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posted on 24 February 2016

Early Headlines: Asia Stocks Down, Vanishing Money Markets, JP Morgan Tough Qtr, Trump Rolls On, Pound And Euro At Risk, How Graft Saved India, Japan Fiscal Stimulus And More

Written by Econintersect

Early Bird Headlines 24 February 2015

Econintersect: Here are some of the headlines we found to help you start your day. For more headlines see our afternoon feature for GEI members, What We Read Today, which has many more headlines and a number of article discussions to keep you abreast of what we have found interesting.



  • Asia stocks mostly lower as market sentiment falls (CNBC) The Shanghai composite bucked a generally downward trend in Asia on Wednesday as major indexes in Australia, Japan, and Hong Kong all fell. Analysts pointed to a combination of factors that kept investors skittish, including low oil prices, wavering confidence in the ability of central banks to spur growth, weak data, and renewed concerns over China's renminbi.


  • Large space rock burns up over Atlantic (BBC News) The biggest fireball since the Chelyabinsk explosion has plunged through the atmosphere over the Atlantic Ocean. The event, which has only just come to light, occurred off the coast of Brazil at 13:55 GMT on 6 February. As it burned up, the space rock released the equivalent of 13,000 tonnes of TNT. This makes it the most powerful event of its kind since an object exploded over Chelyabinsk in Russia in 2013. That blast was much bigger, releasing the equivalent of 500,000 tonnes of TNT. More than 1,000 people were injured in that incident on 15 February three years ago, most from flying glass from shattered windows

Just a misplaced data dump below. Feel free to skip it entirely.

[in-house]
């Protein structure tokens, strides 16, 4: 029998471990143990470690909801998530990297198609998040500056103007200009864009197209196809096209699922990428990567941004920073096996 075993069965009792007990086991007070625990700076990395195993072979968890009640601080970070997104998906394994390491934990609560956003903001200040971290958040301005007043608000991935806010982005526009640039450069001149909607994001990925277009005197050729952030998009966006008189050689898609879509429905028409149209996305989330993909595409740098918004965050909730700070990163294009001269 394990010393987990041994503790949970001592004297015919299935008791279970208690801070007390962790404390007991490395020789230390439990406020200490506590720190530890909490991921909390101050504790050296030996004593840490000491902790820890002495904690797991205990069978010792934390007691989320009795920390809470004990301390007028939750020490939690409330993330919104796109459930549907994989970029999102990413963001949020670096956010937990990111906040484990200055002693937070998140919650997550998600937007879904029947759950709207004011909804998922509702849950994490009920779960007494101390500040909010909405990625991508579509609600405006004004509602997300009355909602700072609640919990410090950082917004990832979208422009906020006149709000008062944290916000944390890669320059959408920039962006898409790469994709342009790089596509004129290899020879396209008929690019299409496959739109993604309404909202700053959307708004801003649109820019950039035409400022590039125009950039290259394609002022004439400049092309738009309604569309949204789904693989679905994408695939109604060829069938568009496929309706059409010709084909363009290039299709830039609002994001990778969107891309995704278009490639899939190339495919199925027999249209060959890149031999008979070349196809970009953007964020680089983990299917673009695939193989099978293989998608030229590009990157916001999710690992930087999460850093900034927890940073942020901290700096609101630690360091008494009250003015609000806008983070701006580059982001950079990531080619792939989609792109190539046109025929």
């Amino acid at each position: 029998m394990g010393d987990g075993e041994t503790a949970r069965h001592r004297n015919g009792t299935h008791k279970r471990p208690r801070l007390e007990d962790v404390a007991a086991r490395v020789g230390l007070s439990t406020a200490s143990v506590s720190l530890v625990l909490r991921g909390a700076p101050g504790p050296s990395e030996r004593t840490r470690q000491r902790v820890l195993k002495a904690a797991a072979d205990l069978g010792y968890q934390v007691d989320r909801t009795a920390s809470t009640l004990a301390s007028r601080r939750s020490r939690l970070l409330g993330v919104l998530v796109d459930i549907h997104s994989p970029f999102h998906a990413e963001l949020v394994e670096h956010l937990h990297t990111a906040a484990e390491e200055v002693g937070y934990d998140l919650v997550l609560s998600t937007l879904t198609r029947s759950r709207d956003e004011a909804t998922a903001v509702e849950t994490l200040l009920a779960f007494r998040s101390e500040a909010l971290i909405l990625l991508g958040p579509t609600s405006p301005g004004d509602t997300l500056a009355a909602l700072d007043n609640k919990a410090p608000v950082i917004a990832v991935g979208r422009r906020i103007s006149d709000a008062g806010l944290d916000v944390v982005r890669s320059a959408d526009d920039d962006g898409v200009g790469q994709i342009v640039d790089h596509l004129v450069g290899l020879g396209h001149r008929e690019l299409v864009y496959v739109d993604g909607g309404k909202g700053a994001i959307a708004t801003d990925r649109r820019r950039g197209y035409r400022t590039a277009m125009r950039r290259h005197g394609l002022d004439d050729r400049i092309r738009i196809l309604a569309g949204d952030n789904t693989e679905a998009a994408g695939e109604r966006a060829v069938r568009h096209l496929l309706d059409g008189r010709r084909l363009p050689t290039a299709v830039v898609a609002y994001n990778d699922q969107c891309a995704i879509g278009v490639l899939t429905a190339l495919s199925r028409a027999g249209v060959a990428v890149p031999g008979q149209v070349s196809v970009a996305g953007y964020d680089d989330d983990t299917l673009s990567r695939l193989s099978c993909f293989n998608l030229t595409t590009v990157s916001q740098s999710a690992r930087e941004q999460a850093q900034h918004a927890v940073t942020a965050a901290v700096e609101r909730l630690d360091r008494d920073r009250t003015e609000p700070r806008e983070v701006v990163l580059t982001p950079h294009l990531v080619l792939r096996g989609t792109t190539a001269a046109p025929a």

Banks and other companies that have seen borrowing costs rise in the past year are about to feel more pressure in a $1 trillion market for short-term IOUs.